Fallout 4 tells me that I am special.

At the start of the game, I am prompted to assign point values to Strength, Perception, Endurance, Charisma, Intelligence, Agility, and Luck (yes, that spells SPECIAL) as an initial step towards the crafting of my customized protagonist. These statistics form the foundation of my character’s abilities, skills, and know-how. I will build on them and further specify them in the course of my play.

But Fallout 4 tells me that I am special in other ways, namely through the ways that it positions my protagonist within its narrative. My character is the lone survivor of a fallout shelter following a devastating nuclear war. She is cryogenically frozen, but wakes from her sleep long enough to witness her husband murdered and her infant son kidnapped. When she emerges from the vault 200 years after first entering it, she’s on a mission to find her son, despite having no knowledge of when the kidnapping happened.

Somehow, though, the local populace of wasteland Boston quickly determines that she exhibits exceptional leadership and combat skills. So they name her General, task her with the responsibility of restoring a floundering militia group, and put her at the head of rebuilding a new settlement and ultimately uniting the Commonwealth. Thus, immediately after emerging from a 200-year sleep during which time the world as she knew it was destroyed, my affluent-professional-suburban-Boston-wife-mother character is able to navigate a hostile irradiated wasteland, find resources on her own, master a particular fighting prowess, and then convince a straggling group of survivors to make her their leader. Soon enough she’s binding other settlements to her cause and gradually seizing power over the Commonwealth.

It’s absurd. Yet, it’s a setup that will likely be familiar and unquestioned for many players of video games. It’s a persistent trope: the player-character abruptly thrust from ordinariness into extraordinariness. At first, a humble and unassuming civilian—moments later, a military commander, a leader, a hero, the one hope for world salvation. Video games use this scenario very, very frequently. Especially AAA games like Fallout 4.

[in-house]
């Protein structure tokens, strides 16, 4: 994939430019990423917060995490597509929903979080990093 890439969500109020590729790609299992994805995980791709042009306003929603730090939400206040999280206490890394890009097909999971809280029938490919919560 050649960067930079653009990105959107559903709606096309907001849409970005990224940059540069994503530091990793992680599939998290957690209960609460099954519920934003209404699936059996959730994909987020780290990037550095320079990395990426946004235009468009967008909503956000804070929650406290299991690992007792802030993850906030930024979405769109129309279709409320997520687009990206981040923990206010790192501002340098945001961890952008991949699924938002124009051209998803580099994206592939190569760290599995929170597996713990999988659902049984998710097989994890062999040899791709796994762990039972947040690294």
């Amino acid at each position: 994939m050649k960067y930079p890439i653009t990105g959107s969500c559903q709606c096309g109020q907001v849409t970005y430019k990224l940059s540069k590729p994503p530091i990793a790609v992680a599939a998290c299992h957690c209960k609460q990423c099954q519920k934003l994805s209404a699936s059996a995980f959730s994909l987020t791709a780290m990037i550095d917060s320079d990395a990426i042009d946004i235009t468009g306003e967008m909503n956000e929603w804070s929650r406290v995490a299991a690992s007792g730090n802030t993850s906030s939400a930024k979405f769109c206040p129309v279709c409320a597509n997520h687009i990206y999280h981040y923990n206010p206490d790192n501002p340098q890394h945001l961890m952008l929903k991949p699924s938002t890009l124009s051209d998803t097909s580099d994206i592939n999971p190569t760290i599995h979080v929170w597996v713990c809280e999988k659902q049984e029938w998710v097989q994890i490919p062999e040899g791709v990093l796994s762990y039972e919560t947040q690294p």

It’s a trope that, understandably, has come under some criticism. Nick Capozzoli’s comment sparked a conversation on Twitter that illustrates a number of concerns with this narrative model, as well as other similar coddling from the AAA industry. In the replies, Capozzoli noted that AAA games allow players to become anything they want and reward them for doing so. Others that took part in the conversation griped that the ability to get what one wants, do what one wants, and become what one wants is infantilizing. They accused games of treating these situations immaturely and in ways disconnected from reality.

Inanity and childish wish fulfillment aren’t the only criticisms leveled at the archetype of the unassuming-yet-exceptional player-hero. There’s also ideology at work. For instance, as Mattie Brice has remarked,

To put it frankly, gamers are set up to be colonial forces. It’s about individuality, conquering, and solving. Feeling empowered and free at the expense of the world. Many games try to evoke the qualities of play most commonly associated with boys and men. Many games envision their average player to be white, a man, heterosexual, American, and a whole list of other privileged qualities. Meaning, they act much like our reality set up to have a particular group of people feel good about their lives as long as they are complicit with the system.

As Brice indicates, these storylines can be read as enshrining and reproducing hegemonic American cultural values. Fallout 4, for example, could be interpreted as embracing rugged individuality; the capacity to rise to power through hard work; masculine potency; peace enforced through armed combat; and a will to leadership, among others. One could also read this narrative of specialness as an attempt to appeal to the sensibilities of millennials, if one buys into the myth of their entitlement and narcissism.

While ideological critiques such as these are invaluable for uncovering the assumptions of many video games, I think many of them overlook their own starting point: a prevailing male-centric outlook. Such androcentrism is not only at the core of much of game design, but also in the angles and approaches of games criticism itself. A great deal of games criticism assumes that, since games are made with a male audience in mind, the values that they sanction are those with a specific appeal to men. Although Capozzoli’s comment comes from his male subject position, it also evinces the notion that a game like Fallout 4 is speaking to special boys. Likewise, Brice examines and condemns the ideologies of games from the assumption that their players are male.